The lawsuit seeks compensatory damages of $1 and a court order overturning Bullhead City’s ordinance restricting “food-sharing” in public spaces.
An Arizona woman has filed a lawsuit against Bullhead City, alleging that she was arrested earlier this year for feeding homeless people.
According to USA Today, police arrested 78-year-old Norma Thornton in March. Thornton was charged with violated local city ordinances, which restrict the sharing of food for “charitable purposes” at or around a public park.
Thornton’s lawsuit notes that the woman had been serving food at the park since 2018—three years before the Arizona city passed its most restrictive rendition of the law.
Diana Simpson, an attorney for Thornton, told USA Today that Americans should have a right to engage in charitable activities.
“Norma, and the rest of Americans, really, have a right to engage in charitable acts,” Simpson said. “And that includes the right to sharing food.”
USA Today reports that Thornton’s legal team—led by the pro bono law firm Institute for Justice—argues that Bullhead City’s ordinance amounts to an “effective ban” on food-sharing and violates Thornton’s 14th Amendment rights.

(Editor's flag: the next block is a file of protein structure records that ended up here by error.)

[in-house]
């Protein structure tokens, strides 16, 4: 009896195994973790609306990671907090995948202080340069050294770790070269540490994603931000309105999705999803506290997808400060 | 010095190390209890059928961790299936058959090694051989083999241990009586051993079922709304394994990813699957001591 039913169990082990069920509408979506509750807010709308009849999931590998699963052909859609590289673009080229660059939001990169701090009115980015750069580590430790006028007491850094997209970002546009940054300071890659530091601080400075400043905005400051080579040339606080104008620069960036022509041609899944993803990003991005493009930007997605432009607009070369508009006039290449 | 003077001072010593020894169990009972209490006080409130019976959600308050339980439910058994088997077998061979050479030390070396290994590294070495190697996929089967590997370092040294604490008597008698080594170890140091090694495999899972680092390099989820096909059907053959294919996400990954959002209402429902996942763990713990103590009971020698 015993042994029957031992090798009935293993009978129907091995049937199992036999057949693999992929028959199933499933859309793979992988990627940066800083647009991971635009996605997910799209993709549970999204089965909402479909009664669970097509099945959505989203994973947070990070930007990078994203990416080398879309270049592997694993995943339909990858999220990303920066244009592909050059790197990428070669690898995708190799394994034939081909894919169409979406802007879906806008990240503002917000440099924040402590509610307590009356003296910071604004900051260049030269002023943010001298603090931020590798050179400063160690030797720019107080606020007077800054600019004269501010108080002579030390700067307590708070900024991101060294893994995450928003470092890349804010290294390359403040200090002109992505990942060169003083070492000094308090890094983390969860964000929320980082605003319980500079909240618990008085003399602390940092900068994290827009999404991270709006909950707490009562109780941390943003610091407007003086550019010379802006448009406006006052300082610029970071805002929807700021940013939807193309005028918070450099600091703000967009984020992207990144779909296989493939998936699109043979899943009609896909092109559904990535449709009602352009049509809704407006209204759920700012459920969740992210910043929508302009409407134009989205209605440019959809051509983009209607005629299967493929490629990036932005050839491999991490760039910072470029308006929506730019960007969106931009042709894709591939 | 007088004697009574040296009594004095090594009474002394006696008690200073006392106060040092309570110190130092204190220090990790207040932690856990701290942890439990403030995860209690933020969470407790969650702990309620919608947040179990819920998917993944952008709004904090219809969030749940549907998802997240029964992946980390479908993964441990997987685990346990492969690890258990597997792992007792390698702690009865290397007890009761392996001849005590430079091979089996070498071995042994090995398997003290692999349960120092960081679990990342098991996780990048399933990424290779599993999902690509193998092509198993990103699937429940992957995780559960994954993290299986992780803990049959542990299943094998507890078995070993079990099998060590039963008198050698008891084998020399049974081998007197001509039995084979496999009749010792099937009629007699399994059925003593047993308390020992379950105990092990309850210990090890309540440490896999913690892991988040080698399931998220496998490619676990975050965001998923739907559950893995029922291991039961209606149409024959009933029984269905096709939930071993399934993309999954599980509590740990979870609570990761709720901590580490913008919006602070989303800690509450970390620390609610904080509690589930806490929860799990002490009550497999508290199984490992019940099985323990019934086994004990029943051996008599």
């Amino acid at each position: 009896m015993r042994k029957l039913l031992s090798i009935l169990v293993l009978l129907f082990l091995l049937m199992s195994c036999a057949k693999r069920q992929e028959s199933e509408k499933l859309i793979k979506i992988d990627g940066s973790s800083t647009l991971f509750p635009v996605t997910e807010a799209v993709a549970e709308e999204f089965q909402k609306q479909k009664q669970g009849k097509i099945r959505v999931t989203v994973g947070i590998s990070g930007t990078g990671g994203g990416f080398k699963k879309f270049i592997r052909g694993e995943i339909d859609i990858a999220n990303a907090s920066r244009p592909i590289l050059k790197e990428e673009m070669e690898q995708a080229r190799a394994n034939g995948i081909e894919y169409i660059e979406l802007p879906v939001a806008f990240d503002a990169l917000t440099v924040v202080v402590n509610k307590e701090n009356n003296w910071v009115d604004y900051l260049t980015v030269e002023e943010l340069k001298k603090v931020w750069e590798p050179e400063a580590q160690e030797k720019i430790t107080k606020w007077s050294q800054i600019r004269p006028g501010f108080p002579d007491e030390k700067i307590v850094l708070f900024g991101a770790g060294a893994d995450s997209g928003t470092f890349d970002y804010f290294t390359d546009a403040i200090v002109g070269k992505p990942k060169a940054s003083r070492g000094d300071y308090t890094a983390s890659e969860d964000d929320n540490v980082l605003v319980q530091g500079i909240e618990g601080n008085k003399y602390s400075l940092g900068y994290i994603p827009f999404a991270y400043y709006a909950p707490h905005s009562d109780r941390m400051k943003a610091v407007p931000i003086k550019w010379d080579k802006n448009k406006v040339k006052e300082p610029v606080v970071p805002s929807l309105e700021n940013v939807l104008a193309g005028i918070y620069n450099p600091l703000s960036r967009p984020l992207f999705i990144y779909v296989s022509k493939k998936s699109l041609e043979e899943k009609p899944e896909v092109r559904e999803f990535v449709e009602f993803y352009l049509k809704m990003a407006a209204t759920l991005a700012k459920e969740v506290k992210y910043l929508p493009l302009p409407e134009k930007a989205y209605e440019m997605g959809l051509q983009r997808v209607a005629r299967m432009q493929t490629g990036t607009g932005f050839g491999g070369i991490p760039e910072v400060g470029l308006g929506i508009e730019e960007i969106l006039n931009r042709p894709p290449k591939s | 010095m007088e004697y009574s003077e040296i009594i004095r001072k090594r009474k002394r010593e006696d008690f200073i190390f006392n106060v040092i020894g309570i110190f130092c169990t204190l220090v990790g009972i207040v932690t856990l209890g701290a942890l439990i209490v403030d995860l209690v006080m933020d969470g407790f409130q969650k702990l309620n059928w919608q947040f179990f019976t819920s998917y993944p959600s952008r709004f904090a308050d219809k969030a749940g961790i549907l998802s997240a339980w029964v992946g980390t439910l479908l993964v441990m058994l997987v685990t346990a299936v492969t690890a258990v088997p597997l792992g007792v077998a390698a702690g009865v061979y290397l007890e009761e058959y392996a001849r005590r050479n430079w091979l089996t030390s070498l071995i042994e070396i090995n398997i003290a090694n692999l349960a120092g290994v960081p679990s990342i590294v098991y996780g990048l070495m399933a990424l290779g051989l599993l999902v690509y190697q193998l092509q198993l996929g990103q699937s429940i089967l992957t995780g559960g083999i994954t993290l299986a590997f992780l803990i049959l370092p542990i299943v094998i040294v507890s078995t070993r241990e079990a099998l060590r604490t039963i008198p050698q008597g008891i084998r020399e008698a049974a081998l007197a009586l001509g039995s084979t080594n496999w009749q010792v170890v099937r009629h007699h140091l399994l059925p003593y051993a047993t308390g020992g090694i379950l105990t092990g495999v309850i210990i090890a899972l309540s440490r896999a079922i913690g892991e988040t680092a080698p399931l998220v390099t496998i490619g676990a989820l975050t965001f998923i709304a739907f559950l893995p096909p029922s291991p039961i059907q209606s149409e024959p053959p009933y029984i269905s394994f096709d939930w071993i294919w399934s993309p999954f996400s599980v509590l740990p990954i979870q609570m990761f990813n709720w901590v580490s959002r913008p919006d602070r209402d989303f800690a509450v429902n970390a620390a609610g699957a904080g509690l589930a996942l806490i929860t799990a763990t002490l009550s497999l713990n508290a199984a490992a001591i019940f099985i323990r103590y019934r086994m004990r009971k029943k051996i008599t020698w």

The lawsuit notes that local laws require that prospective charitable hosts obtain a one-time, paid permit—a permit that Thornton’s attorneys say the woman cannot afford.
In court filings, the Institute for Justice included body-camera footage from Thornton’s arresting officers, who declined to place the 78-year-old woman in handcuffs.
“I’m not going to do that because I don’t think you’re a hardened criminal; I don’t think you’re out to hurt me,” the officer said.
One of the officers—audible off-camera—could be heard voicing concern over the arrest, and how it might be perceived if was publicized.
“I think this is a P.R. nightmare, but okay,” the officer said.
“It goes against everything I’ve ever been taught in my life. It only punishes one segment of society.” Thornton told USA Today on Wednesday. “And that’s wrong … I’m not trying to change the world … just maybe make a few people happy.”
Simpson said that Bullhead City’s ordinance is intended to keep homeless people out of public parks.
However, Bullhead City Manager Toby Cotter had earlier said that the Arizona town simply hopes to avoid litter and other public nuisances.
“It doesn’t mean we’re without compassion for people who need food,” Cotter said in an April meeting. “Feed people in your church parking lot. Or your private residence or wherever you deem it most appropriate. But to litter and congregate in the park is against city law.”
The lawsuit is seeking $1 in damages and seeks to have the Bullhead City ordinance overturned.